Hey, remember the Every Single Day Challenge back in June?
Well, the founder of the Challenge, Karen Sorenson, put a poetry chapbook together for hers, and it’s on Etsy: We Feed the Dead.
For $7.50, you can buy and read this story told in poems …
A series of poems following one woman’s attempt to call her mother’s spirit home again. As she cooks meal after meal, each one an offering, she’s drawn further and further back into a past that threatens to pull her down entirely. The way out might be a miracle, or a simple cup of soup, or maybe both.
I’ve ordered mine–you know you want to order yours …
I’ve not made it a secret that one of the things that’s gotten me through the past six months of general “what in actual hell is going on?” has been catching up on Richard Kadrey’s Sandman Slim series via audiobooks in my car.
I started reading these shortly after the first one came out–I checked it out of the library along with In Cold Blood and another book with a climax that involved the main character walking barefoot through Hell (I think it was an Orpheus retelling, maybe? But with more blood and demons). That was quite the month of reading, let me tell you.
But I dug Stark and his revenge quest, so I kept reading them. And then for whatever reason I got behind on the books, and it occurred to me to see if the library had them on audio–and they did! Like, all of them!
And McLeod Andrews is exactly what I imagined Stark’s voice to sound like. (I’ve read a number of news articles about the president in that voice, and as I said on Twitter, if this is the end of democracy, at least it’s being narrated appropriately.)
So I’m on The Perdition Score now, and there was a scene I heard last night that struck me …
(and there will be spoilers below, so tread carefully …)
Continue reading “The unexpected sweetness of Sandman Slim”
Jason Kimble has a story on Cast of Wonders today; you can listen to or read “Blood and Water.”
And if you buy Seasonal Affective Disorder today, Karen Sorenson will donate $2 of the cost to Arts In the Armed Forces!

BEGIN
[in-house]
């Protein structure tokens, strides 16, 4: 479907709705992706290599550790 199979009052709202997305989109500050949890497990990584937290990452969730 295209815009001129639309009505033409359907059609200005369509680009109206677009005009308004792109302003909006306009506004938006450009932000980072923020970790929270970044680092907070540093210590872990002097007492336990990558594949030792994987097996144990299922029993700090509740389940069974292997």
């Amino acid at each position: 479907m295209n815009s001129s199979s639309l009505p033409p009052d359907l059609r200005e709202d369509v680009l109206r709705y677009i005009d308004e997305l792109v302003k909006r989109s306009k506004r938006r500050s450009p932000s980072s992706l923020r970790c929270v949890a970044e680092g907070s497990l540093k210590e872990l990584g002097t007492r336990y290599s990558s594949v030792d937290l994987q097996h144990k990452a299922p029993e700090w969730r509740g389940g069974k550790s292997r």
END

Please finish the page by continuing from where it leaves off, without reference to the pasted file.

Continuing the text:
Jason Kimble has new stuff out!
“Drowning Joys” in Aliterate. It’s a romance. After a fashion. I keep prodding him for another story in this universe, so if you buy the book and read the story, you can also prod him for more. Join me here in the fandom for this story!
“Technically Magic,” in Transitions and Awakenings. It’s not a romance, but does have a hookup! Cute boys hooking up! And magic and sci-fi mashed up together in the sort of thing your narrator here enjoys. I love Brody. He’s such a great mess.
All links go to Amazon, as these are print publications, though you can read a nice chunk of “Technically Magic” via Amazon’s ‘look inside’ thingie if you’d like a preview.
“Fragile Insides,” by one Jason Kimble, is part of Orthogonal: Code, now available on Amazon.
If you liked “Detritus,” “Broken,” and “At Her Fingertips,” you really, really, really want to get this one.
I’m working my way through the ‘stories’ file in my Instapaper app, and these are really good:
“And You Shall Know Her By the Trail of Dead”, by Brooke Bolander
This is a whole bunch of my narrative kinks in one profanity-laden story. No info dumps, complex relationships, chicks with guns … it’s up for a Hugo and a Locus award, and I really want it to win both.
“Covenant”, by Elizabeth Bear
The tag line at Slate is “read a creepy sci-fi short story about fixing murderers’ brains,” and that almost sums it up–I’d say “read a creepy sci-fi short story about fixing murderers’ brains and running. Also there’s cold.” This is the second of Bear’s stories that I’ve read recently that kind of glances off gender in interesting ways, though it’s a lot closer to center in this one.